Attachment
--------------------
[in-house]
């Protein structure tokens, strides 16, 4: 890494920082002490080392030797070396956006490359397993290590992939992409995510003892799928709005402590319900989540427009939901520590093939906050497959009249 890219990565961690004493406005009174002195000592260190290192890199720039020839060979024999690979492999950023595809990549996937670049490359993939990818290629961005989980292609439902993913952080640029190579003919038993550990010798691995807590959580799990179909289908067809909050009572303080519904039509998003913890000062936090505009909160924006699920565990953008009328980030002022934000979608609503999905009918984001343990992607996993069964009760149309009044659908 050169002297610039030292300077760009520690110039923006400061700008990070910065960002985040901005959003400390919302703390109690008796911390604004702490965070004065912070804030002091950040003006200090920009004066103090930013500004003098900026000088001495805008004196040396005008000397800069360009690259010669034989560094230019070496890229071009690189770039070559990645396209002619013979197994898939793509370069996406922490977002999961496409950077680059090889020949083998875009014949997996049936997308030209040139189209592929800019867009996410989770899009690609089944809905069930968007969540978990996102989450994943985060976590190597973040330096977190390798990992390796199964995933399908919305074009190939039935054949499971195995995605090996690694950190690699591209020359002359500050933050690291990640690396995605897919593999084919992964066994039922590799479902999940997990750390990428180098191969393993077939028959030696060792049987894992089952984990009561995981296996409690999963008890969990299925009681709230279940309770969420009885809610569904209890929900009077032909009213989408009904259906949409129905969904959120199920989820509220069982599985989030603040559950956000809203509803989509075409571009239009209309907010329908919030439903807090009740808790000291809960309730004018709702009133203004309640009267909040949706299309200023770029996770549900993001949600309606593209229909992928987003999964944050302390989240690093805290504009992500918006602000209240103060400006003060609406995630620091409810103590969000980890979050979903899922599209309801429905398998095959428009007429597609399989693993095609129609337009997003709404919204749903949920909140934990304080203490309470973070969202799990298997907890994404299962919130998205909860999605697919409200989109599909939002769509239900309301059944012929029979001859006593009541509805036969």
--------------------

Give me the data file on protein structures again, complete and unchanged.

[in-house]
């Protein structure tokens, strides 16, 4: 890494920082002490080392030797070396956006490359397993290590992939992409995510003892799928709005402590319900989540427009939901520590093939906050497959009249 890219990565961690004493406005009174002195000592260190290192890199720039020839060979024999690979492999950023595809990549996937670049490359993939990818290629961005989980292609439902993913952080640029190579003919038993550990010798691995807590959580799990179909289908067809909050009572303080519904039509998003913890000062936090505009909160924006699920565990953008009328980030002022934000979608609503999905009918984001343990992607996993069964009760149309009044659908 050169002297610039030292300077760009520690110039923006400061700008990070910065960002985040901005959003400390919302703390109690008796911390604004702490965070004065912070804030002091950040003006200090920009004066103090930013500004003098900026000088001495805008004196040396005008000397800069360009690259010669034989560094230019070496890229071009690189770039070559990645396209002619013979197994898939793509370069996406922490977002999961496409950077680059090889020949083998875009014949997996049936997308030209040139189209592929800019867009996410989770899009690609089944809905069930968007969540978990996102989450994943985060976590190597973040330096977190390798990992390796199964995933399908919305074009190939039935054949499971195995995605090996690694950190690699591209020359002359500050933050690291990640690396995605897919593999084919992964066994039922590799479902999940997990750390990428180098191969393993077939028959030696060792049987894992089952984990009561995981296996409690999963008890969990299925009681709230279940309770969420009885809610569904209890929900009077032909009213989408009904259906949409129905969904959120199920989820509220069982599985989030603040559950956000809203509803989509075409571009239009209309907010329908919030439903807090009740808790000291809960309730004018709702009133203004309640009267909040949706299309200023770029996770549900993001949600309606593209229909992928987003999964944050302390989240690093805290504009992500918006602000209240103060400006003060609406995630620091409810103590969000980890979050979903899922599209309801429905398998095959428009007429597609399989693993095609129609337009997003709404919204749903949920909140934990304080203490309470973070969202799990298997907890994404299962919130998205909860999605697919409200989109599909939002769509239900309301059944012929029979001859006593009541509805036969």